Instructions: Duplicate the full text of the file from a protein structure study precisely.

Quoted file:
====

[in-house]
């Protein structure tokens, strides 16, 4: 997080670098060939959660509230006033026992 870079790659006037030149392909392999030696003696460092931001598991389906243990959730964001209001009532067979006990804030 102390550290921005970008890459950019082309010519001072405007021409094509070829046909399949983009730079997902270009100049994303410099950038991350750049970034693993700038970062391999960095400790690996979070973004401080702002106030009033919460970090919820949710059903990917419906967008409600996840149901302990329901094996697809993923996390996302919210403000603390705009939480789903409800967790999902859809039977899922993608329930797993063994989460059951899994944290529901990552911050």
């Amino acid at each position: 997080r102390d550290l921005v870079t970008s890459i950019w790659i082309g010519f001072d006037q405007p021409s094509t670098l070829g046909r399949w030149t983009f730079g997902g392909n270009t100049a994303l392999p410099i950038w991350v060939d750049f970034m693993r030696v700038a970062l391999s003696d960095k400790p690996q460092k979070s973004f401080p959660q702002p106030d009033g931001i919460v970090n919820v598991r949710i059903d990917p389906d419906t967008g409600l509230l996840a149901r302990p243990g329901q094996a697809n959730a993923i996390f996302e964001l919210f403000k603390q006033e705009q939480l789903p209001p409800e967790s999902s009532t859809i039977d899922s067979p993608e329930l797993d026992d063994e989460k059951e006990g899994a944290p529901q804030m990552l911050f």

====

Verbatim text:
[in-house]
């Protein structure tokens, strides 16, 4: 997080670098060939959660509230006033026992 870079790659006037030149392909392999030696003696460092931001598991389906243990959730964001209001009532067979006990804030 102390550290921005970008890459950019082309010519001072405007021409094509070829046909399949983009730079997902270009100049994303410099950038991350750049970034693993700038970062391999960095400790690996979070973004401080702002106030009033919460970090919820949710059903990917419906967008409600996840149901302990329901094996697809993923996390996302919210403000603390705009939480789903409800967790999902859809039977899922993608329930797993063994989460059951899994944290529901990552911050």
């Amino acid at each position: 997080r102390d550290l921005v870079t970008s890459i950019w790659i082309g010519f001072d006037q405007p021409s094509t670098l070829g046909r399949w030149t983009f730079g997902g392909n270009t100049a994303l392999p410099i950038w991350v060939d750049f970034m693993r030696v700038a970062l391999s003696d960095k400790p690996q460092k979070s973004f401080p959660q702002p106030d009033g931001i919460v970090n919820v598991r949710i059903d990917p389906d419906t967008g409600l509230l996840a149901r302990p243990g329901q094996a697809n959730a993923i996390f996302e964001l919210f403000k603390q006033e705009q939480l789903p209001p409800e967790s999902s009532t859809i039977d899922s067979p993608e329930l797993d026992d063994e989460k059951e006990g899994a944290p529901q804030m990552l911050f």